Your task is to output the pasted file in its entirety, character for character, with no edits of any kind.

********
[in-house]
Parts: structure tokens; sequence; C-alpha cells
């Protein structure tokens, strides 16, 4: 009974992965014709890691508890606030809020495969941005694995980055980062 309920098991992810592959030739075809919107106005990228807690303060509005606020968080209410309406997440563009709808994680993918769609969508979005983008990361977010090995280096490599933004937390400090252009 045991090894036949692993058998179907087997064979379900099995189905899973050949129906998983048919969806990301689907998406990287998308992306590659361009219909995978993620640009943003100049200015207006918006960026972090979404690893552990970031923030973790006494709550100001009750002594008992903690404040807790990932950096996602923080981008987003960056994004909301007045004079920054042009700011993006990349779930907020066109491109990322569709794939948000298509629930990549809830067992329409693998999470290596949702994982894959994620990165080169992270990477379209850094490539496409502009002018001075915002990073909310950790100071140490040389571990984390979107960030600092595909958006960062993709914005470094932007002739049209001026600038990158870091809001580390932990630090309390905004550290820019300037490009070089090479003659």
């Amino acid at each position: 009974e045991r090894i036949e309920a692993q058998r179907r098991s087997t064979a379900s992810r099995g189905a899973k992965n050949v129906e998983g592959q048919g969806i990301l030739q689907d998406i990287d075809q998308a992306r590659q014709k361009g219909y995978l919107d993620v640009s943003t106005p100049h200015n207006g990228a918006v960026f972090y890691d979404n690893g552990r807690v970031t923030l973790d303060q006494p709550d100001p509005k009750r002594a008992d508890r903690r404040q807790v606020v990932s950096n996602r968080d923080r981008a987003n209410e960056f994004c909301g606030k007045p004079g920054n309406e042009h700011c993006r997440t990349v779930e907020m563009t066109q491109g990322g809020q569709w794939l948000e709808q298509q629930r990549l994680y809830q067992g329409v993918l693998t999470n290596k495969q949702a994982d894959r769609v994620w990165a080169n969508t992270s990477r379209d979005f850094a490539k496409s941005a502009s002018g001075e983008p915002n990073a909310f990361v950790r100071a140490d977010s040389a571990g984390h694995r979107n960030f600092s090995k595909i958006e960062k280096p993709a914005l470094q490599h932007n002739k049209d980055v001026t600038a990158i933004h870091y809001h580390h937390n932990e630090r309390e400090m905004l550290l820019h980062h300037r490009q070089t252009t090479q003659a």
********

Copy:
[in-house]
Parts: structure tokens; sequence; C-alpha cells
């Protein structure tokens, strides 16, 4: 009974992965014709890691508890606030809020495969941005694995980055980062 309920098991992810592959030739075809919107106005990228807690303060509005606020968080209410309406997440563009709808994680993918769609969508979005983008990361977010090995280096490599933004937390400090252009 045991090894036949692993058998179907087997064979379900099995189905899973050949129906998983048919969806990301689907998406990287998308992306590659361009219909995978993620640009943003100049200015207006918006960026972090979404690893552990970031923030973790006494709550100001009750002594008992903690404040807790990932950096996602923080981008987003960056994004909301007045004079920054042009700011993006990349779930907020066109491109990322569709794939948000298509629930990549809830067992329409693998999470290596949702994982894959994620990165080169992270990477379209850094490539496409502009002018001075915002990073909310950790100071140490040389571990984390979107960030600092595909958006960062993709914005470094932007002739049209001026600038990158870091809001580390932990630090309390905004550290820019300037490009070089090479003659």
């Amino acid at each position: 009974e045991r090894i036949e309920a692993q058998r179907r098991s087997t064979a379900s992810r099995g189905a899973k992965n050949v129906e998983g592959q048919g969806i990301l030739q689907d998406i990287d075809q998308a992306r590659q014709k361009g219909y995978l919107d993620v640009s943003t106005p100049h200015n207006g990228a918006v960026f972090y890691d979404n690893g552990r807690v970031t923030l973790d303060q006494p709550d100001p509005k009750r002594a008992d508890r903690r404040q807790v606020v990932s950096n996602r968080d923080r981008a987003n209410e960056f994004c909301g606030k007045p004079g920054n309406e042009h700011c993006r997440t990349v779930e907020m563009t066109q491109g990322g809020q569709w794939l948000e709808q298509q629930r990549l994680y809830q067992g329409v993918l693998t999470n290596k495969q949702a994982d894959r769609v994620w990165a080169n969508t992270s990477r379209d979005f850094a490539k496409s941005a502009s002018g001075e983008p915002n990073a909310f990361v950790r100071a140490d977010s040389a571990g984390h694995r979107n960030f600092s090995k595909i958006e960062k280096p993709a914005l470094q490599h932007n002739k049209d980055v001026t600038a990158i933004h870091y809001h580390h937390n932990e630090r309390e400090m905004l550290l820019h980062h300037r490009q070089t252009t090479q003659a």